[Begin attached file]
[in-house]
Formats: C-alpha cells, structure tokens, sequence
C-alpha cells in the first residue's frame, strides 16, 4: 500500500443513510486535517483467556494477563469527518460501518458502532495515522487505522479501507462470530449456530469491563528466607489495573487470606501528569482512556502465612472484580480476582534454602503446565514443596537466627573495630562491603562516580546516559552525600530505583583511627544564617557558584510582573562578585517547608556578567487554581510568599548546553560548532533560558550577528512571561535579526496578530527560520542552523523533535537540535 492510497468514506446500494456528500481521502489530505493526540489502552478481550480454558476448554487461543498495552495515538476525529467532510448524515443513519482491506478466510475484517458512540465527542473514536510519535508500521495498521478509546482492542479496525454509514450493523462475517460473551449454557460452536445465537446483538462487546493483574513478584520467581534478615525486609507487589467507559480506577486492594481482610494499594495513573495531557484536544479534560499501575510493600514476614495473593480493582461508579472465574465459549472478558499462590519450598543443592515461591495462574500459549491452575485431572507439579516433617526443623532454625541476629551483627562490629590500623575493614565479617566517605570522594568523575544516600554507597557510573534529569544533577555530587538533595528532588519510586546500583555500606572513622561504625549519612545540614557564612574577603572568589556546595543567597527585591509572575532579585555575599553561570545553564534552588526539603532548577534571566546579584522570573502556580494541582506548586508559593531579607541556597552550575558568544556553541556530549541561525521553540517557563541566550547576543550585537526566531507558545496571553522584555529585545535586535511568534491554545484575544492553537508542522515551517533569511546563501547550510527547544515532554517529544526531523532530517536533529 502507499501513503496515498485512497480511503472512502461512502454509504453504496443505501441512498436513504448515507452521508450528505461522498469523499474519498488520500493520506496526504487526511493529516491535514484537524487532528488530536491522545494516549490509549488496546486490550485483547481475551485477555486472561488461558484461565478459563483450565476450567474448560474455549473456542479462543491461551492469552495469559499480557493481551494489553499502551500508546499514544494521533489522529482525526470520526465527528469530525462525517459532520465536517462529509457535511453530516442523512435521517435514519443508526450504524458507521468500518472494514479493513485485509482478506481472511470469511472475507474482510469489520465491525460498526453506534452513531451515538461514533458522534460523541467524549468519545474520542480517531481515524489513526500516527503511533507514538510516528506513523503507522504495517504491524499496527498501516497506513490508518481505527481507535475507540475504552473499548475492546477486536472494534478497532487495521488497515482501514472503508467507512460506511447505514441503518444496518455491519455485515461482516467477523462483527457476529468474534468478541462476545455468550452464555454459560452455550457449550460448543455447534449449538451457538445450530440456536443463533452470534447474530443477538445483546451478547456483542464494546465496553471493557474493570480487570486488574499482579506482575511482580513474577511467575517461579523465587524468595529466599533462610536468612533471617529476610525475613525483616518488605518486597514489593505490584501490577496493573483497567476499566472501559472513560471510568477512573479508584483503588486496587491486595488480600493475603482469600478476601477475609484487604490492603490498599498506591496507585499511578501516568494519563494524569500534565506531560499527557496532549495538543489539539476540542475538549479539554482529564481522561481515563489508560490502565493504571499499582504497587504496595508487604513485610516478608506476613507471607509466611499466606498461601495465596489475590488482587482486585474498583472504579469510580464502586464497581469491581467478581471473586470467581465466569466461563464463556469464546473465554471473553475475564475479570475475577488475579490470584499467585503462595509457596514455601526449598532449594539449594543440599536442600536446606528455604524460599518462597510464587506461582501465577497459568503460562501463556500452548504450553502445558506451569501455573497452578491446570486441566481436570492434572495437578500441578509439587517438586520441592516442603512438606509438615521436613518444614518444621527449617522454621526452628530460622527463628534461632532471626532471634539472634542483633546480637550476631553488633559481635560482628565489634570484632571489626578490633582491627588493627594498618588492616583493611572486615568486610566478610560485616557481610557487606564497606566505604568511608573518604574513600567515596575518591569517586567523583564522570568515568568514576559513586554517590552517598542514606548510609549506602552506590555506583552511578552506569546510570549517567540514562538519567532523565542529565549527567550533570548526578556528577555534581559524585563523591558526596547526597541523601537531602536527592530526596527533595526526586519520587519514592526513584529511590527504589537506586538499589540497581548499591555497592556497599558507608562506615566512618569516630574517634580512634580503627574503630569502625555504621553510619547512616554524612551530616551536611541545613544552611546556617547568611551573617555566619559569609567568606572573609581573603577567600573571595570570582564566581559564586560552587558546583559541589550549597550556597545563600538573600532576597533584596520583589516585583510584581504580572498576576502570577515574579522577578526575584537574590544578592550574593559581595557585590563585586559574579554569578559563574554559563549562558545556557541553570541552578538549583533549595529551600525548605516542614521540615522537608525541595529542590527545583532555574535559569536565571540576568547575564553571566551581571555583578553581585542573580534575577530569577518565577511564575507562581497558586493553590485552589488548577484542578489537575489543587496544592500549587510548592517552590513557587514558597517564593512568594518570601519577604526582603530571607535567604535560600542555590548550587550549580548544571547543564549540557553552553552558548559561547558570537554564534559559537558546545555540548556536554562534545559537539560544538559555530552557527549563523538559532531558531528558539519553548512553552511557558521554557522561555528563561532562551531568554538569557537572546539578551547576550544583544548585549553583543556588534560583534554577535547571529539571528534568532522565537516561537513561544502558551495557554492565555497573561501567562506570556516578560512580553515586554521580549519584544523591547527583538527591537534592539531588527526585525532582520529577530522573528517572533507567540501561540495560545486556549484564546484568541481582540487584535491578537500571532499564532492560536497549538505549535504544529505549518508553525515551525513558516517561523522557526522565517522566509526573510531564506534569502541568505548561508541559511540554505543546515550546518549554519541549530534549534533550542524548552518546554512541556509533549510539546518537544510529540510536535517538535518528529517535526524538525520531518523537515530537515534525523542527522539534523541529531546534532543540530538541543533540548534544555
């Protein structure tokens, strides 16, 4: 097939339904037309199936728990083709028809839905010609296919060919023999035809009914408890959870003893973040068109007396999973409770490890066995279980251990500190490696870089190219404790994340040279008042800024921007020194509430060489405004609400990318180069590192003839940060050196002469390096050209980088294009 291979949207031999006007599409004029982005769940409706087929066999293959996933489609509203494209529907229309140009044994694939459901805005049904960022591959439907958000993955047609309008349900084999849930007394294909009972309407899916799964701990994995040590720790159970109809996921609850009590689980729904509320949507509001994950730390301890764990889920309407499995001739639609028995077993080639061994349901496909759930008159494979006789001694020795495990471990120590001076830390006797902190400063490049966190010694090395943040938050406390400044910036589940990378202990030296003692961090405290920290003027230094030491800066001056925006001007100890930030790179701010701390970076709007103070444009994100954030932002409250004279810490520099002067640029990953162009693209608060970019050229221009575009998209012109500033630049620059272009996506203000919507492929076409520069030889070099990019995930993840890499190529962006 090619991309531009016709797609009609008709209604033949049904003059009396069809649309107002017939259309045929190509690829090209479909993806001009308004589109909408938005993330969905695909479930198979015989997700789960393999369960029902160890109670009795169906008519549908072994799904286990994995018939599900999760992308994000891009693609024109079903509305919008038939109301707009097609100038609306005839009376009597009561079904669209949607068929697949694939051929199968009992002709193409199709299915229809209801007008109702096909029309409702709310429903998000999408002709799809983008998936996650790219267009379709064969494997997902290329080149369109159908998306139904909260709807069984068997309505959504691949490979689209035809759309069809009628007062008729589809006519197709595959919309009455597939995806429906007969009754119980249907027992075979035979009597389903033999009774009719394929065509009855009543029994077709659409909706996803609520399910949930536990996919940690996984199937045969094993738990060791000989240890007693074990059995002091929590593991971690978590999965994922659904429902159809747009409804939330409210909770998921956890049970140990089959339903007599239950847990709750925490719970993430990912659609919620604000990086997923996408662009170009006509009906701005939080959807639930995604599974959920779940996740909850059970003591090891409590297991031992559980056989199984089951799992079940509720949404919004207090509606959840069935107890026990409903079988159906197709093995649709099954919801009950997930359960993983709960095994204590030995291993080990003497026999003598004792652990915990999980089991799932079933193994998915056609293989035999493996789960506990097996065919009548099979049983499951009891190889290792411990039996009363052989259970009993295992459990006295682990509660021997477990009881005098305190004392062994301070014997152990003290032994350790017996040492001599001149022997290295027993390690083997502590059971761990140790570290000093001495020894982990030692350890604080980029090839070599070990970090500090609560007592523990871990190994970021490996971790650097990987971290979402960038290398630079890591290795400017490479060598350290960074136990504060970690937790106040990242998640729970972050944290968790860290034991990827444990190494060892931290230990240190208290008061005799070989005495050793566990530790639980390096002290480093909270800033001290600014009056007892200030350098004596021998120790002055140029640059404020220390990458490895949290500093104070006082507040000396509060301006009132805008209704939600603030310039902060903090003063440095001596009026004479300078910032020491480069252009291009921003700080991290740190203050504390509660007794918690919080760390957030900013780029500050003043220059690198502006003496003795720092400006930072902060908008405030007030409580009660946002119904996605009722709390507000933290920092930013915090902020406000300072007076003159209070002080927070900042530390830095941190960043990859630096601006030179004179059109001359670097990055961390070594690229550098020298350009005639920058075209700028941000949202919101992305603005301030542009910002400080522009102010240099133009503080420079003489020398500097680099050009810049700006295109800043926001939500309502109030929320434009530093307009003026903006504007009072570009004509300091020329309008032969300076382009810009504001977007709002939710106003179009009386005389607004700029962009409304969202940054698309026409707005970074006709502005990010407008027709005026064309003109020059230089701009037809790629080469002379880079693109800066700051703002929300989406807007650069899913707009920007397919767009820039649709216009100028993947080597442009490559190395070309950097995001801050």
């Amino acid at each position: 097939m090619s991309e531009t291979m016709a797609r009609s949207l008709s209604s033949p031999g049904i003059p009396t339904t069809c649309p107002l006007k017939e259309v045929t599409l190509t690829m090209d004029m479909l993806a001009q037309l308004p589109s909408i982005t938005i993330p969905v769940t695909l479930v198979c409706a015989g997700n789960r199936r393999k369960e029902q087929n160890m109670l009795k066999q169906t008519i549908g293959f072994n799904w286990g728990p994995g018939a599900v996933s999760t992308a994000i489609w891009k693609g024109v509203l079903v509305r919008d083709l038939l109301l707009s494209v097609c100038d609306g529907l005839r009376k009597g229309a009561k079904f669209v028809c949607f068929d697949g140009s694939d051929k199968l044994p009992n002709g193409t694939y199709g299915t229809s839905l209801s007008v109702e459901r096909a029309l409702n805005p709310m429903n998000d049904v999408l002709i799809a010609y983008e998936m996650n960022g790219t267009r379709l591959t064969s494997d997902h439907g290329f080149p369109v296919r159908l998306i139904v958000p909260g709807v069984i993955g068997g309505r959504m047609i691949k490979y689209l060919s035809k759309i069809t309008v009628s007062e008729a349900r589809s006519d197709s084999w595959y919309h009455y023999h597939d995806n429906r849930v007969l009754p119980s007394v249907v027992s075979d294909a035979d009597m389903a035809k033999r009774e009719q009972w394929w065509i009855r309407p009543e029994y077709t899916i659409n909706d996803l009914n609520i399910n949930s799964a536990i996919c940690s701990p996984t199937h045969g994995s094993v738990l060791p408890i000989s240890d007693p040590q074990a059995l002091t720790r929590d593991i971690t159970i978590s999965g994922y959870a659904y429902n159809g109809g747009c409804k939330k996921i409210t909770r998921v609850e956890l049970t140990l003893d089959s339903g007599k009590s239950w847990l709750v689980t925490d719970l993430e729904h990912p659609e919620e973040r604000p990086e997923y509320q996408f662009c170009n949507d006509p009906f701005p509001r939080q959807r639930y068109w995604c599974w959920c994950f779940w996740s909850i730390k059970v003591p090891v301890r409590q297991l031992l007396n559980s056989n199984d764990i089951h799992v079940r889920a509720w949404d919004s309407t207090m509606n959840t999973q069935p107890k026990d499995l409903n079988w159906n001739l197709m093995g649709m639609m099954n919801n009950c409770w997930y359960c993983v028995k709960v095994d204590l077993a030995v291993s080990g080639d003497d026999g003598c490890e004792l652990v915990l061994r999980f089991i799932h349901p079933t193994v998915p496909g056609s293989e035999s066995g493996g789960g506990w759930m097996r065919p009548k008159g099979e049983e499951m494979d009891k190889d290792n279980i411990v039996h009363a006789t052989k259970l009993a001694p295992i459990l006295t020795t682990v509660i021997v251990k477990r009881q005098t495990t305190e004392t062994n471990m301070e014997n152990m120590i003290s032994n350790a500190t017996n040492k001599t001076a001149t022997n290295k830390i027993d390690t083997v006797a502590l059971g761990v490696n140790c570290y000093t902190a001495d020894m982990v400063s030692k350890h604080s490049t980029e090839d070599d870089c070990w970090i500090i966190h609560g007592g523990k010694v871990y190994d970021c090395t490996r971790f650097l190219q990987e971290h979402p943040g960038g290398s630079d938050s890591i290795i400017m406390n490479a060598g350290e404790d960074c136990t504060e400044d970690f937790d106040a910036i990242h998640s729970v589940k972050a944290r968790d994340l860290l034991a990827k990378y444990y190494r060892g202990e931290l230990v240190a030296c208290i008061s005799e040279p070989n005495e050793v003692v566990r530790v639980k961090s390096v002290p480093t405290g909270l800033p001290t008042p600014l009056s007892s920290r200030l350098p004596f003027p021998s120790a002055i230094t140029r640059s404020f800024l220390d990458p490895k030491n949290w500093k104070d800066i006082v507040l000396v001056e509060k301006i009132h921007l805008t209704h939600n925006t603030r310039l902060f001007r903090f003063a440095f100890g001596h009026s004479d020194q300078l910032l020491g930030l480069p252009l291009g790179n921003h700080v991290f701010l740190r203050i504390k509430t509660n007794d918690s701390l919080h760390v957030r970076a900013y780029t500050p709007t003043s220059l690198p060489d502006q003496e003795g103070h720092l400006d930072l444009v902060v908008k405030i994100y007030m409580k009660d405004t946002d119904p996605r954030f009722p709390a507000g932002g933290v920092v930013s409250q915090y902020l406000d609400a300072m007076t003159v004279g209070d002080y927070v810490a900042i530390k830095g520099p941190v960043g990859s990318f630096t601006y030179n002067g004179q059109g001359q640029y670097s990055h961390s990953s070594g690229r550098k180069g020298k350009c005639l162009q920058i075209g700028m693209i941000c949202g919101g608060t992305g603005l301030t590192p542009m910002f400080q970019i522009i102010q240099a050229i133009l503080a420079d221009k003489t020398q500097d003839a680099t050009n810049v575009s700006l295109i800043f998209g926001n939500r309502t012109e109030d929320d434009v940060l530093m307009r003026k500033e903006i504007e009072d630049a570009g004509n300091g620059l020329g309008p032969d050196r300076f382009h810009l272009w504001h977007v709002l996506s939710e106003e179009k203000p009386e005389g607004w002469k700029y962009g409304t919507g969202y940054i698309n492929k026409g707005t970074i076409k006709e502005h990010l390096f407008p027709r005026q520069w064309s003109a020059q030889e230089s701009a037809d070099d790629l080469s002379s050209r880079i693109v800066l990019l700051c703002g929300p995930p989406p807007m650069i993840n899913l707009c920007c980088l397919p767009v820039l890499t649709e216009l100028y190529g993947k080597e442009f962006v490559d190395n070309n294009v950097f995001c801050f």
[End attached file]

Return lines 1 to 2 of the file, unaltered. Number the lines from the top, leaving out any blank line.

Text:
[in-house]
Formats: C-alpha cells, structure tokens, sequence